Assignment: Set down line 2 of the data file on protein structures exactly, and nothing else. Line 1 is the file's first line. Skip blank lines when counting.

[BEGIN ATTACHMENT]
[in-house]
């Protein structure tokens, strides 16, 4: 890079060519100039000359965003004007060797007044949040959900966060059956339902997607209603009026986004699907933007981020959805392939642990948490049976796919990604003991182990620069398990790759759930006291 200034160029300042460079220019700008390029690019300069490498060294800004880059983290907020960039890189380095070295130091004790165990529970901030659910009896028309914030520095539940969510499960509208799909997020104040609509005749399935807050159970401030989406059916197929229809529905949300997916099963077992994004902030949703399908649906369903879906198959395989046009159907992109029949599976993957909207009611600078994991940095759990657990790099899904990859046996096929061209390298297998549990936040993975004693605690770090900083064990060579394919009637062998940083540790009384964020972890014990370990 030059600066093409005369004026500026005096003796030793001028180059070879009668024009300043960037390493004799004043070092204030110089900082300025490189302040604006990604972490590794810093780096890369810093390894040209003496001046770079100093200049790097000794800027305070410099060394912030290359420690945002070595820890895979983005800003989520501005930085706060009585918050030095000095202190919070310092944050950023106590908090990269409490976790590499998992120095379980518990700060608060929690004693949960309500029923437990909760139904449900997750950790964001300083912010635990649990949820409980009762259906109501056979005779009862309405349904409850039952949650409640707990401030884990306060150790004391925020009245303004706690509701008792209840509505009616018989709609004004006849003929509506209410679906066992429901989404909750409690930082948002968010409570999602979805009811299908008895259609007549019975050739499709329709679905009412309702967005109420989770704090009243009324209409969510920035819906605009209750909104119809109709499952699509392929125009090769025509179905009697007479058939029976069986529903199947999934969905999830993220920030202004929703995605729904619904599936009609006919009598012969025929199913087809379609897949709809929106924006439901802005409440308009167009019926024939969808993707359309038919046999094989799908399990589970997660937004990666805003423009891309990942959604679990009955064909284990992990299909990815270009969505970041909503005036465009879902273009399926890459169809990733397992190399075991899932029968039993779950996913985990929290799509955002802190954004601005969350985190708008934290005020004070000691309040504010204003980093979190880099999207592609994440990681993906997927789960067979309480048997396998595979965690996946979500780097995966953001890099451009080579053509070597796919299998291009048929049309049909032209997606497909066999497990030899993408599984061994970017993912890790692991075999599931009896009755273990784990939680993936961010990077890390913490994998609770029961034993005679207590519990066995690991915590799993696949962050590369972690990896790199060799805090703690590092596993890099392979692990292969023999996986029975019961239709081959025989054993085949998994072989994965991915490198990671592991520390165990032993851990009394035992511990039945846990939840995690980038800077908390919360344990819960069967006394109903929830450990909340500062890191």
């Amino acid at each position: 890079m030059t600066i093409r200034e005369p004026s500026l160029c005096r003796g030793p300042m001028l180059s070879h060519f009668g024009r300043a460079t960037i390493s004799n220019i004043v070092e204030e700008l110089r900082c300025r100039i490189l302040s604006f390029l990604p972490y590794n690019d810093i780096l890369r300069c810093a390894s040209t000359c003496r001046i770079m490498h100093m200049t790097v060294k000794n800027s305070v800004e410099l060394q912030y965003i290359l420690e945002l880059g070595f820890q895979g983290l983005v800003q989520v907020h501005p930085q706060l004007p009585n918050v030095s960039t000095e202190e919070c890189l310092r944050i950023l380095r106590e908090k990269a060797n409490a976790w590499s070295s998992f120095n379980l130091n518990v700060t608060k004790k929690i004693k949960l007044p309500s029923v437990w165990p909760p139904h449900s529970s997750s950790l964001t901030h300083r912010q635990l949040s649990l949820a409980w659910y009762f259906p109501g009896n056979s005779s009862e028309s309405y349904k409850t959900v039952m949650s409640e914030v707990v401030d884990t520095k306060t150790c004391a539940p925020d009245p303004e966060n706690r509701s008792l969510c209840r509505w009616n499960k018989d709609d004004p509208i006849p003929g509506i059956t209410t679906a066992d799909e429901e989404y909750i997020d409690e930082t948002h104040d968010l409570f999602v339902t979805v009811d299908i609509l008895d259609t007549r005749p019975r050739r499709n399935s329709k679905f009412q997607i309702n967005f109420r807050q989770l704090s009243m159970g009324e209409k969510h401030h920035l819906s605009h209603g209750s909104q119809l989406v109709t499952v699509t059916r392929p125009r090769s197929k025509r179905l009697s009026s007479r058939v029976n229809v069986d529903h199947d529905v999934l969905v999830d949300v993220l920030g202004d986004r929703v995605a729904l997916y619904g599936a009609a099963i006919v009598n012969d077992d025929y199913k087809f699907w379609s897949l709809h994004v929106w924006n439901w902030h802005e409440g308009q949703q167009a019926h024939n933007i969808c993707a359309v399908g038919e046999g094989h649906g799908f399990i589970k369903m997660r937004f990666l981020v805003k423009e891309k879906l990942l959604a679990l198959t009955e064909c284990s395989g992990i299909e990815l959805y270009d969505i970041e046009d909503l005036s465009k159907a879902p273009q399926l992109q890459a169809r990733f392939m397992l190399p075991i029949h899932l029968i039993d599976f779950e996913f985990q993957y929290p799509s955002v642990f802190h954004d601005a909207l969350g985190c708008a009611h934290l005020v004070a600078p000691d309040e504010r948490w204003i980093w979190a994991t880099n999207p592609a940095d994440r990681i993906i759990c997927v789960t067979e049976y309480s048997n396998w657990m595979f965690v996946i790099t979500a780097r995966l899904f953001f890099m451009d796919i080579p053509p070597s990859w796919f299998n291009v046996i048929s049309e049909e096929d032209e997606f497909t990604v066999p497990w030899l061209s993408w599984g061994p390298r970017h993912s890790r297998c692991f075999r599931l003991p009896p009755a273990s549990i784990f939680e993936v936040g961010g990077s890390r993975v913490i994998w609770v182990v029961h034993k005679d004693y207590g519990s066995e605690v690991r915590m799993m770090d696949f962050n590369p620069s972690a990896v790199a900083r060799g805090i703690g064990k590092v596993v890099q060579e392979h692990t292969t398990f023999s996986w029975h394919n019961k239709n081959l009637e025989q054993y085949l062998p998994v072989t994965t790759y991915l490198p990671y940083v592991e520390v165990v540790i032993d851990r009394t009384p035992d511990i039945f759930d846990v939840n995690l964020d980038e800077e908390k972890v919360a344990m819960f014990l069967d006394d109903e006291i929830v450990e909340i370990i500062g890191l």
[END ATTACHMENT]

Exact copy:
């Protein structure tokens, strides 16, 4: 890079060519100039000359965003004007060797007044949040959900966060059956339902997607209603009026986004699907933007981020959805392939642990948490049976796919990604003991182990620069398990790759759930006291 200034160029300042460079220019700008390029690019300069490498060294800004880059983290907020960039890189380095070295130091004790165990529970901030659910009896028309914030520095539940969510499960509208799909997020104040609509005749399935807050159970401030989406059916197929229809529905949300997916099963077992994004902030949703399908649906369903879906198959395989046009159907992109029949599976993957909207009611600078994991940095759990657990790099899904990859046996096929061209390298297998549990936040993975004693605690770090900083064990060579394919009637062998940083540790009384964020972890014990370990 030059600066093409005369004026500026005096003796030793001028180059070879009668024009300043960037390493004799004043070092204030110089900082300025490189302040604006990604972490590794810093780096890369810093390894040209003496001046770079100093200049790097000794800027305070410099060394912030290359420690945002070595820890895979983005800003989520501005930085706060009585918050030095000095202190919070310092944050950023106590908090990269409490976790590499998992120095379980518990700060608060929690004693949960309500029923437990909760139904449900997750950790964001300083912010635990649990949820409980009762259906109501056979005779009862309405349904409850039952949650409640707990401030884990306060150790004391925020009245303004706690509701008792209840509505009616018989709609004004006849003929509506209410679906066992429901989404909750409690930082948002968010409570999602979805009811299908008895259609007549019975050739499709329709679905009412309702967005109420989770704090009243009324209409969510920035819906605009209750909104119809109709499952699509392929125009090769025509179905009697007479058939029976069986529903199947999934969905999830993220920030202004929703995605729904619904599936009609006919009598012969025929199913087809379609897949709809929106924006439901802005409440308009167009019926024939969808993707359309038919046999094989799908399990589970997660937004990666805003423009891309990942959604679990009955064909284990992990299909990815270009969505970041909503005036465009879902273009399926890459169809990733397992190399075991899932029968039993779950996913985990929290799509955002802190954004601005969350985190708008934290005020004070000691309040504010204003980093979190880099999207592609994440990681993906997927789960067979309480048997396998595979965690996946979500780097995966953001890099451009080579053509070597796919299998291009048929049309049909032209997606497909066999497990030899993408599984061994970017993912890790692991075999599931009896009755273990784990939680993936961010990077890390913490994998609770029961034993005679207590519990066995690991915590799993696949962050590369972690990896790199060799805090703690590092596993890099392979692990292969023999996986029975019961239709081959025989054993085949998994072989994965991915490198990671592991520390165990032993851990009394035992511990039945846990939840995690980038800077908390919360344990819960069967006394109903929830450990909340500062890191």